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Lara Myers

Senior Associate, Osbornes Solicitors

The potential impact of Brexit on divorce

The potential impact of Brexit on divorce


Parliament and the courts should seize the opportunity to make their own rules on jurisdiction, writes Lara Myers

Parliament and the courts should seize the opportunity to make their own rules on jurisdiction, writes Lara Myers

A majority of the British public has voted to leave the EU. Putting aside the potential impact to our economy and immigration levels, what does this mean for jurisdiction and divorce in the EU?

Under EU regulation (Brussels II Revised), where a married couple has links to different EU member states, proceedings will take place in the country where the divorce petition is first issued. This is regardless of whether that country is the place to which the parties are most closely connected. And so commences the infamous 'jurisdiction race'.

This 'first in time' rule has meant that, when necessary, family lawyers must act swiftly (and sometimes covertly) to secure the most favourable jurisdiction for their client. The country in which a divorce takes place can make a huge difference to the financial outcome of a case, especially where the parties are not of equal financial standing.

Some would argue that the first in time rule has had a positive impact - it is simple, creates certainty, and prevents litigation about which country should have jurisdiction to deal with the divorce. Others would say, however, that this arbitrary rule can lead to injustice and unfairness.

Take Klaus and Claudia, for example. Klaus was born in Germany and moved to London ten years ago with his wife Claudia, who was also born in Germany. They have two children aged seven and nine. Klaus's and Claudia's lives are based in London; they own property and other financial investments here, they are resident here for UK tax purposes, and their children attend primary school here.

Yet Klaus, upon advice from his lawyer, decides to issue divorce proceedings in Germany before Claudia even has a chance to seek legal advice (or indeed perhaps is even aware that Klaus intends to file for divorce). He is able to issue the petition in Germany as both he and his wife are German nationals.

Under the first in time provision there is nothing Claudia can do about the divorce proceedings taking place in Germany. In fact, if Claudia then tried to issue proceedings in England, the English court would be forced to stay its proceedings.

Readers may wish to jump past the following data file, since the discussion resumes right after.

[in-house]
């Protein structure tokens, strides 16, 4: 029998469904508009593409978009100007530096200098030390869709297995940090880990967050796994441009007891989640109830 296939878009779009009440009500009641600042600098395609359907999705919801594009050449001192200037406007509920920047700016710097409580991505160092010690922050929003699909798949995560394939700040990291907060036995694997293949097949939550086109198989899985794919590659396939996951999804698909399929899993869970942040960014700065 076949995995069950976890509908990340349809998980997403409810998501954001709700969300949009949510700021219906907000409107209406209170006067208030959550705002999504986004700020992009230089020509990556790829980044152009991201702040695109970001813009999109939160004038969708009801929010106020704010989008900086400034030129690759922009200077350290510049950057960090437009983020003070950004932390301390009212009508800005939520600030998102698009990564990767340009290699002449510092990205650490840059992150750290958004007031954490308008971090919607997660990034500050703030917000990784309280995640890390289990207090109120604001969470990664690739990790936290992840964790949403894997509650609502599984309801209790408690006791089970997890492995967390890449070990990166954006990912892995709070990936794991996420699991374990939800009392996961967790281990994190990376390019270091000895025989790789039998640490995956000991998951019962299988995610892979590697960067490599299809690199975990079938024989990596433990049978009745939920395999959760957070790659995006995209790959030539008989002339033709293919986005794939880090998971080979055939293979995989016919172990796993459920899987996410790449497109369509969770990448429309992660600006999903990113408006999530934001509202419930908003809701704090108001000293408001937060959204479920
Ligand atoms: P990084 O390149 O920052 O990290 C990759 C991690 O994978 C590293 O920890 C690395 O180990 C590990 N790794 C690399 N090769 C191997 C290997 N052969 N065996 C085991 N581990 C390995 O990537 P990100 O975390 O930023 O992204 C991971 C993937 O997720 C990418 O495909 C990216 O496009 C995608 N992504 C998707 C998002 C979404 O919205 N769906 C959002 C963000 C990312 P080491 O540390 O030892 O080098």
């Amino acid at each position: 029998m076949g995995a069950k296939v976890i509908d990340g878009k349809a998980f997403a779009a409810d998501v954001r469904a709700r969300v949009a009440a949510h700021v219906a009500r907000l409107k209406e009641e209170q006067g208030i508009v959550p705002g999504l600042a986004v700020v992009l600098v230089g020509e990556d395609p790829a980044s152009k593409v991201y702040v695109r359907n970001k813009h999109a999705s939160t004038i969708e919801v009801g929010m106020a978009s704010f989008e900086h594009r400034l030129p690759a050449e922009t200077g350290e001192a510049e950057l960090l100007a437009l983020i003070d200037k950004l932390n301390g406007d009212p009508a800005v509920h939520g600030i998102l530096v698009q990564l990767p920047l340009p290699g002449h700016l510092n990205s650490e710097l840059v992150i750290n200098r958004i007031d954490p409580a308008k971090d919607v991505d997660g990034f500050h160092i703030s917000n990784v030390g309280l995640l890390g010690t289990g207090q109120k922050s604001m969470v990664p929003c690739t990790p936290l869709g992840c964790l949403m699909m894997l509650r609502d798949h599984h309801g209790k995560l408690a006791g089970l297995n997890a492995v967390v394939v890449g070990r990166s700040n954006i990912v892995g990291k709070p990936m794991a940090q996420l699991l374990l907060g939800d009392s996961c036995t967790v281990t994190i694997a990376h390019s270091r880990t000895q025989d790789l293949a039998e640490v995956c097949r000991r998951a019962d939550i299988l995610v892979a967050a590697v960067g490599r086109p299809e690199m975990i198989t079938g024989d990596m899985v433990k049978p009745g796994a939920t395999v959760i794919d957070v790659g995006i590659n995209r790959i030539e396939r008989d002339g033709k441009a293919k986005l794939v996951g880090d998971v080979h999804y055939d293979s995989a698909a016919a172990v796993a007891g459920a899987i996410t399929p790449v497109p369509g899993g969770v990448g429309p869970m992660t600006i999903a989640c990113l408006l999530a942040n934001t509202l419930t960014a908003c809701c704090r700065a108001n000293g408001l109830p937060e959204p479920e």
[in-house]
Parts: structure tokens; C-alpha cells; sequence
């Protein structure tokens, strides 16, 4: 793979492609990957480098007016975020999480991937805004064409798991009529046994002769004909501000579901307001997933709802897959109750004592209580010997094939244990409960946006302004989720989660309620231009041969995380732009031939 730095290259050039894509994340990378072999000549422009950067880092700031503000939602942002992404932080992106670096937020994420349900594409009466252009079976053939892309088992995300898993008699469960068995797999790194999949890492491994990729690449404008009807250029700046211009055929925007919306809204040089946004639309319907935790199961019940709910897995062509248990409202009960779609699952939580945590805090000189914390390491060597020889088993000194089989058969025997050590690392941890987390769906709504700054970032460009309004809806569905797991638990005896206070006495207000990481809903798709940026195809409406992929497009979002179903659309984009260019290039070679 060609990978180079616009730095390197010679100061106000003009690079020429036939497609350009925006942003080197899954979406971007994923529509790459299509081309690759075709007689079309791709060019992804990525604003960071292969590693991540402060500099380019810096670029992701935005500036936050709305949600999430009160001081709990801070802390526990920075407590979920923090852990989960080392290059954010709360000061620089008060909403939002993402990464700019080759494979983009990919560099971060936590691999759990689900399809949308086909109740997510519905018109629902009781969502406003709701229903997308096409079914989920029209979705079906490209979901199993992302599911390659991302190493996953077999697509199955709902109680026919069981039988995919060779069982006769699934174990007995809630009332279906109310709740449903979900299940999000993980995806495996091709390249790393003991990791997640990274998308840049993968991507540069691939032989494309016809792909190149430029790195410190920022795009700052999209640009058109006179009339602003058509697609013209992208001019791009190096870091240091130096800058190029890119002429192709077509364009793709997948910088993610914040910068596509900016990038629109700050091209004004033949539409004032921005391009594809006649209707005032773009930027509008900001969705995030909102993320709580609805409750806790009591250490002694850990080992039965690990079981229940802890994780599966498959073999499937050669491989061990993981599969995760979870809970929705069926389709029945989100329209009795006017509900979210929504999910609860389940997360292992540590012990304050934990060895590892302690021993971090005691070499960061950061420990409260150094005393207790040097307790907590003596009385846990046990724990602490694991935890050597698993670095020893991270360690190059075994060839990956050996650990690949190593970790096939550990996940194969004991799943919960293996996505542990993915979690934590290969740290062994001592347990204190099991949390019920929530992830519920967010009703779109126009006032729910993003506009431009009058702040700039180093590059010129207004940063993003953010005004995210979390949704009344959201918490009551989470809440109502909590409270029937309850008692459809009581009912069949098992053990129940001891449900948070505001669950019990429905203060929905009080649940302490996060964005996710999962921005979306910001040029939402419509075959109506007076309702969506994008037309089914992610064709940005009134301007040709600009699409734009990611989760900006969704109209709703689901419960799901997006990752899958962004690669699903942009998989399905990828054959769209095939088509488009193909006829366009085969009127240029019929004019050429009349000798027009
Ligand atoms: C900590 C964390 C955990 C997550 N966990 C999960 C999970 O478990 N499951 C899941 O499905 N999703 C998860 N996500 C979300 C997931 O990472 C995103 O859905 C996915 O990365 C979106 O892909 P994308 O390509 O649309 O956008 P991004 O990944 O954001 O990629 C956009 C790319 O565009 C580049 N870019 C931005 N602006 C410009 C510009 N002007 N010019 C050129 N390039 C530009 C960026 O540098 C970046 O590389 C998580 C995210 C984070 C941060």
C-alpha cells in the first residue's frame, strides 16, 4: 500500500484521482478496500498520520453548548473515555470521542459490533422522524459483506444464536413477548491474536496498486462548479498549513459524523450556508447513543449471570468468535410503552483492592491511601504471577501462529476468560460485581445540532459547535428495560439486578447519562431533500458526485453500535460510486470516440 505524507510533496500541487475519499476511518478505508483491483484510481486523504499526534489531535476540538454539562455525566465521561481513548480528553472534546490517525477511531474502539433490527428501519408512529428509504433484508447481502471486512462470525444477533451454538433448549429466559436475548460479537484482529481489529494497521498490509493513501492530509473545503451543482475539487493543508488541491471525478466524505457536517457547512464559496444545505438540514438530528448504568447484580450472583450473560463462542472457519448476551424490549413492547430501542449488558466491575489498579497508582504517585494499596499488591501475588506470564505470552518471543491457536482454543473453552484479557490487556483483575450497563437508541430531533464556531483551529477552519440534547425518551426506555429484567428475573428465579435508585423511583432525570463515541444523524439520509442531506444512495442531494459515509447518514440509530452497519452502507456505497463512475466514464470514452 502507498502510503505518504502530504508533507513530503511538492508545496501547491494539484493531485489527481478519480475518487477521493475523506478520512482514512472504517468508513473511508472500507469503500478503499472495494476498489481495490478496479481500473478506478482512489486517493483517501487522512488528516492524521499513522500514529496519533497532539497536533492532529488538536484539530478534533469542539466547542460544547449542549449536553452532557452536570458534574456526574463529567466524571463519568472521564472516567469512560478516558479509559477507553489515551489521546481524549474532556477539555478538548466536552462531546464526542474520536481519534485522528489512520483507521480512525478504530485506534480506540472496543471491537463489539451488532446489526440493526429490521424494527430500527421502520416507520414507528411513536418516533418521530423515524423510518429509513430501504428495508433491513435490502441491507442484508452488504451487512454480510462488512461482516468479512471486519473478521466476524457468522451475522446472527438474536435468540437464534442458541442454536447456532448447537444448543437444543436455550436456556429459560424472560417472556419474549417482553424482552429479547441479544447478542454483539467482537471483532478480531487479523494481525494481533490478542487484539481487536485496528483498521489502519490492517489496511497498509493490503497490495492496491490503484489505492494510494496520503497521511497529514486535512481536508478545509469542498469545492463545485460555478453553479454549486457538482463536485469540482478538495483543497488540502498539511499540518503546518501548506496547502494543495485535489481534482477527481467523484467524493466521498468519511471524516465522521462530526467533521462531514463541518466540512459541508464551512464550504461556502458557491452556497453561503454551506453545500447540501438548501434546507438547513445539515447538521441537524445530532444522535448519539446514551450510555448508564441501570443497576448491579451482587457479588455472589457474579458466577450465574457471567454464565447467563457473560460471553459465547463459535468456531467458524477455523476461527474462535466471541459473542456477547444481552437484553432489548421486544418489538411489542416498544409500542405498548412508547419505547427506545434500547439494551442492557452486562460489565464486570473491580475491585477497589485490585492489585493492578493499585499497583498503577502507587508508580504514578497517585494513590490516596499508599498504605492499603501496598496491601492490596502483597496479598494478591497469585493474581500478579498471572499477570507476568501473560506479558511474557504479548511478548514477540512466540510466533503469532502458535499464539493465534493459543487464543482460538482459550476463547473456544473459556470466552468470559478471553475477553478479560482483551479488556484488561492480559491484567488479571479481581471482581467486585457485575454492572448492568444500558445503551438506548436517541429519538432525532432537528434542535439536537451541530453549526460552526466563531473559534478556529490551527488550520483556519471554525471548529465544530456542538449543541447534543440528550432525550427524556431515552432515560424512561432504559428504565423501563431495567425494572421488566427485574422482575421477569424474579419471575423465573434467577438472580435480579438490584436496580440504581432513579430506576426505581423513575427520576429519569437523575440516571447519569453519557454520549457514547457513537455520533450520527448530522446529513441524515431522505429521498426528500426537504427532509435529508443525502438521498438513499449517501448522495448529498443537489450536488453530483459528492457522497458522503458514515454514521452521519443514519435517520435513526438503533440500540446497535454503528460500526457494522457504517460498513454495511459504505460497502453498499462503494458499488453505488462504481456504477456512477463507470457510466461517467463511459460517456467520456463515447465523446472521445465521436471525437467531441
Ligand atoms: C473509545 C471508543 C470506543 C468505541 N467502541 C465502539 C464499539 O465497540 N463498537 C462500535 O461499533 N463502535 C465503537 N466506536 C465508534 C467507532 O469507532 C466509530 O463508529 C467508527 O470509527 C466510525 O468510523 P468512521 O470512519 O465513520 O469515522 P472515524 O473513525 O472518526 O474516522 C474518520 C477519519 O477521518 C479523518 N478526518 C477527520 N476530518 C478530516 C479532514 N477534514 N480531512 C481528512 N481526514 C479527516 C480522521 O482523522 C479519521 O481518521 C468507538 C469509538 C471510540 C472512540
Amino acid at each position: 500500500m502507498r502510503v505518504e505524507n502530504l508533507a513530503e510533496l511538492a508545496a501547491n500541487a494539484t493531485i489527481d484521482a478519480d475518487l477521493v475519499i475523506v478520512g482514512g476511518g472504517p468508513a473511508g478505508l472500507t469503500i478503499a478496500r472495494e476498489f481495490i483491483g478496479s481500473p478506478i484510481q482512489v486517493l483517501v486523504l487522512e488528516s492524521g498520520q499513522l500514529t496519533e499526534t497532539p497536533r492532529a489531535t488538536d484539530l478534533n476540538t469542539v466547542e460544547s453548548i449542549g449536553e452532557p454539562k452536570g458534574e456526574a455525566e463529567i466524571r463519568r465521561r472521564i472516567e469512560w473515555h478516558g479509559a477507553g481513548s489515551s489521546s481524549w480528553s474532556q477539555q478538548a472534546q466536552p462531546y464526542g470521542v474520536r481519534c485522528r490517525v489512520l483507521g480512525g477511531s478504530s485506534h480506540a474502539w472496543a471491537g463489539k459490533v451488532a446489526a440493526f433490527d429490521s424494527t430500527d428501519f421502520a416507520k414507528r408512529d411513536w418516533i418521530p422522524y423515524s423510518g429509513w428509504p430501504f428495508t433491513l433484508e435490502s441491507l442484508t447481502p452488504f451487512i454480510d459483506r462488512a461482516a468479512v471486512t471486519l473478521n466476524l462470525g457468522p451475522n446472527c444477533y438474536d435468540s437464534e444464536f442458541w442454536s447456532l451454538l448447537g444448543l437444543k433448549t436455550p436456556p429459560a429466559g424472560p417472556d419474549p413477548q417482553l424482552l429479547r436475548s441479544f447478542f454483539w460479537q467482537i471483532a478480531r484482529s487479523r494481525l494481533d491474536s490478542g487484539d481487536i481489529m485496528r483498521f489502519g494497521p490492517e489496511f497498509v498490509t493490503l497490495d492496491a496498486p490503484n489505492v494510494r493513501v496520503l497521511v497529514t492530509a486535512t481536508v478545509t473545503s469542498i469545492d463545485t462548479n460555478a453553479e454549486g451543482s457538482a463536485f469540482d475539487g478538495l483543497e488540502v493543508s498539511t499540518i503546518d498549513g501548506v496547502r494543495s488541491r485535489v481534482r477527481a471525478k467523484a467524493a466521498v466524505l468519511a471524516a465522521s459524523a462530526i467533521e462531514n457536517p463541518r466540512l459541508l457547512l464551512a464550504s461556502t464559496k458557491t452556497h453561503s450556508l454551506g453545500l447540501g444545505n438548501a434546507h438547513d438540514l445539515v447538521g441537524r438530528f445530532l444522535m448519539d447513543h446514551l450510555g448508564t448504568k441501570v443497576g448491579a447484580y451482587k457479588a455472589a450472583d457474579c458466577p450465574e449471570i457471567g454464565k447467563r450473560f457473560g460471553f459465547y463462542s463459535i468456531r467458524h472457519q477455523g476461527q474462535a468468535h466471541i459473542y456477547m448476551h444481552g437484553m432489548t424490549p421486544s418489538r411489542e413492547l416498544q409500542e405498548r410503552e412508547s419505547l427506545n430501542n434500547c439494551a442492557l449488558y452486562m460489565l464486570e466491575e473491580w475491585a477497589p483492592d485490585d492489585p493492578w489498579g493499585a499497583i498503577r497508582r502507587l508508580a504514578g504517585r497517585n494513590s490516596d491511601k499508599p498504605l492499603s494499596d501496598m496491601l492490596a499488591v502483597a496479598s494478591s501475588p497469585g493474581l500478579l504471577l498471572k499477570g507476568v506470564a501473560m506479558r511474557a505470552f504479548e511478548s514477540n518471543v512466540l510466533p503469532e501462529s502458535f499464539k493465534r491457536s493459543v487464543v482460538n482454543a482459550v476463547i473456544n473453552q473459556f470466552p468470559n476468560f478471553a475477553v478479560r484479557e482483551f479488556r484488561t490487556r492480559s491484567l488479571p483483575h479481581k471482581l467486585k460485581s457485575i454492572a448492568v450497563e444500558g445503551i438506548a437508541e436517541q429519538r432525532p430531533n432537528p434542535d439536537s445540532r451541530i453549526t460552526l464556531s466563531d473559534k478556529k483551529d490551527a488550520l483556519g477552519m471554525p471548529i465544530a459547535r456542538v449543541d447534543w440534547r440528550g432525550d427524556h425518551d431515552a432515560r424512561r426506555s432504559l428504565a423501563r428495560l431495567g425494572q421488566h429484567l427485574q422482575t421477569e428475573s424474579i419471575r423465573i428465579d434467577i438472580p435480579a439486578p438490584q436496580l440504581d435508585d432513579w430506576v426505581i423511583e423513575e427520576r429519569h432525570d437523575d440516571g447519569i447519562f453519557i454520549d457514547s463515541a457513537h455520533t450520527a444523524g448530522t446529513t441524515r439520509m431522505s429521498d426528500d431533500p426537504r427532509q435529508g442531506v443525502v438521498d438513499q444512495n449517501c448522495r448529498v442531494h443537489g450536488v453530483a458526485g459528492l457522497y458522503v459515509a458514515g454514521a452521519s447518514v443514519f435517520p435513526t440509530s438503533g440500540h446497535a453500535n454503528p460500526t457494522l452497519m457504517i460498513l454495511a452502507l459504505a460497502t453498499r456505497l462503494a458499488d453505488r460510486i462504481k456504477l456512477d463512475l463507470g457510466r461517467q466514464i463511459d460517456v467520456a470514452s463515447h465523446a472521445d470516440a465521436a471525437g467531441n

Klaus earns a substantial income as a banker and has a sizeable pension pot. Claudia sacrificed her career as a high-earning corporate solicitor in the city to bring up the children, but has now been out of the field for some time and may find it difficult to return to work at the same level as before.

If the financial proceedings had taken place in London, Claudia would have had a strong case for receiving long-term spousal maintenance. Her financial award may have even included an element of compensation as a result of giving up a lucrative career. She may also have received a large share of Klaus's pension.

The outcome for Claudia in Germany is likely to be very different, most notably in relation to her receiving limited and short-term spousal maintenance.

It is examples like this that seem impossible to justify. Even the very best barrister would find it difficult to contend that in the above case the divorce proceedings should take place in Germany given the parties, their children, and the matrimonial assets are based in the UK.

So what now? The implications of the UK leaving the EU are, of course, still unknown. Whether we will continue to be part of the Brussels II Revised framework remains to be seen. There is also the added complication that 16 member states (not including the UK) have opted in to 'Rome III', which allows for one member to apply the law of another member state, subject to certain provisos.

Parliament and the English courts should seize this opportunity to make their own rules on jurisdiction. Currently, where a jurisdiction dispute arises in respect of a non-EU country, the English court applies the forum non conveniens (most convenient forum) test. The court, after considering all the circumstances of the case, has discretion to stay proceedings if it is thought that it is not the most appropriate forum for the case to be heard.

Applying this rule to countries within the EU would bring an end to the harsh and often unjust first in time rule. Indeed, that is how forum disputes were dealt with before Brussels II came into force. Would this ultimately lead to a fairer outcome?

Of course nothing is set to change immediately, but given the ever-growing number of international families that move freely throughout the EU, this is an area of law that we should keep a firm eye on.

Lara Myers is a family solicitor at Gordon Dadds @GordonDadds